The week of Dec. 1 was a special one at the Eastman School, beginning with a day-long visit by the Hungarian percussion group, Amadinda, on Monday. A 2-1/2-hour morning masterclass with student performances was facilitated by Amadinda members, Zoltan Rácz and Aurél Holló.
After the morning masterclass, I drove to the Rochester Airport to pick up Kazunori Meguro, my colleague and friend from the Showa Academy of Music in Kawasaki, Japan. He flew to Rochester just to be my guest at the Eastman School for four days. Before he even had a chance to unpack his bags, we drove directly to the School to observe some of the Amadinda dress rehearsal prior to the group’s concert that evening. The Amadinda program and performances were magnificent.
The Amadinda programme included Aurél Holló playing my arrangement of the Red Norvo xylophone solo “Knockin’ On Wood” with two marimbas accompanying – minus the harp.
On Tuesday, Dec. 2 Kaz joined me for several regular percussion lessons at Eastman. I had asked each of the three students to prepare a piece of their own choosing to play for Kaz. All three selected works by Bach and performed them wonderfully. Kaz was unstandably impressed. I also asked each student about their “take-aways” from the Amadinda concert the preceding night. Among their observations were:
• Amadinda had a marvelous sense of ensemble – each player contributed just the ‘right’ amount
• There was a wonderful sense of shape and balance to every phrase, especially in the “Concerto for Two Harpsichords in C Major” by J.S. Bach – a deceptively difficult work to perform and make it sound easy and flowing, as Amadinda certainly accomplished.
• The two vibraphones in the Bach were perfectly balanced, and it was enlightening to see and hear the exchanges of phrases perfectly rendered between the two instruments. The wonderful lines were perfectly phrased on the vibraphones, with nuanced stick-dampening throughout that was so natural-sounding that it might have gone entirely unnoticed if not actually seen.
• The sounds selected by Amadinda (produced by a combination of factors – instruments, mallets, strokes) were ideal for each of the pieces. Obviously, a considerable amount of thought was given to sound selection.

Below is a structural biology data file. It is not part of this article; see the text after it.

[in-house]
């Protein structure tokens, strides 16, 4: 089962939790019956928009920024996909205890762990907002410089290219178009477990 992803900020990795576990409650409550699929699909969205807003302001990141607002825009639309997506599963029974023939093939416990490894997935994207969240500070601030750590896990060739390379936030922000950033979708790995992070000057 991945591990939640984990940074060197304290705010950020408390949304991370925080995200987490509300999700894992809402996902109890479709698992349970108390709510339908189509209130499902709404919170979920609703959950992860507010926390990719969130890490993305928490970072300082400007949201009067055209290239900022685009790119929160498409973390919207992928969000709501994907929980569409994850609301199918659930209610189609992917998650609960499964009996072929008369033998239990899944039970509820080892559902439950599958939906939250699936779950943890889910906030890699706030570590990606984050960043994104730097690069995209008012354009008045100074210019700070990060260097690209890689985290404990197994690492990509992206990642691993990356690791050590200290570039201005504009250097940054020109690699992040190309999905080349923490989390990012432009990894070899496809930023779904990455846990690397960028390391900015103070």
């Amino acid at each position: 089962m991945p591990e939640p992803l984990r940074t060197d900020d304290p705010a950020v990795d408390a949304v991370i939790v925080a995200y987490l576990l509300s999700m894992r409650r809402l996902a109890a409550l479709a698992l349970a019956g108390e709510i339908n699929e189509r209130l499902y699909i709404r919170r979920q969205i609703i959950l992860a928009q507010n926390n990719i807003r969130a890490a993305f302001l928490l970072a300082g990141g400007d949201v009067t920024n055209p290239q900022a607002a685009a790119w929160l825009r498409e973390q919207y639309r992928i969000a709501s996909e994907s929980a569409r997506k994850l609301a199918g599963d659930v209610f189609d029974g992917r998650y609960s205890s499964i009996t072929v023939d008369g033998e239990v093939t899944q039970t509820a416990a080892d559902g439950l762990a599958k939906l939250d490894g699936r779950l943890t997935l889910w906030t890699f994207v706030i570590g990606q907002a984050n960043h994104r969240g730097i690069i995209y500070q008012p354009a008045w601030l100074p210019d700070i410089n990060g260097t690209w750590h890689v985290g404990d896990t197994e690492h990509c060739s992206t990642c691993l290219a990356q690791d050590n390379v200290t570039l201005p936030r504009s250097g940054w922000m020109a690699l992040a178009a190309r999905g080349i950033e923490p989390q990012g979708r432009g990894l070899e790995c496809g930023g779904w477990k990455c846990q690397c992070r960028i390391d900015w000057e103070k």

• The programming was eclectic and appropriate for audiences having a diversity of tastes.
After the lessons, Kaz and I attended an evening concert by the Eastman Jazz Ensemble. Kaz was amazed at the performance level – professional in every way with great arrangements by Eastman students and fabulous solos throughout. The second half of the concert featured arrangements by guest arranger/artist, Jim McNeely, who also played piano on a few of the tunes.
On Wednesday, Kaz and I attended a performance of the Eastman Philharmonia, the School’s top orchestra, conducted by Brad Lubman. The program included Magnus Lindberg’s incredibly challenging “Clarinet Concerto” (2002) performed superbly by Sammy Lesnick, an Eastman junior. That was followed by the Sibelius “Symphony No. 6 in d minor,” a work I had never heard before. It was surprisingly different from what I expected; it had a light character, but still with an underlying darkness. Each of the four relatively short movements ended abruptly (at least as I would have expected) leaving a sense of incompletion. Kaz and I both thought – very interesting! The final piece was Ravel’s “La Valse” with the timpani and bass drum parts being played perfectly.
Thursday morning I took Kaz to the Rochester airport for his flights back to Japan after such a brief but full visit. Later that afternoon back at the Eastman School Leigh Howard Stevens directed the weekly studio percussion studio gathering for a session of two student performances followed by a workshop devoted to the performance of Bach’s music on marimba.
A memorable week indeed!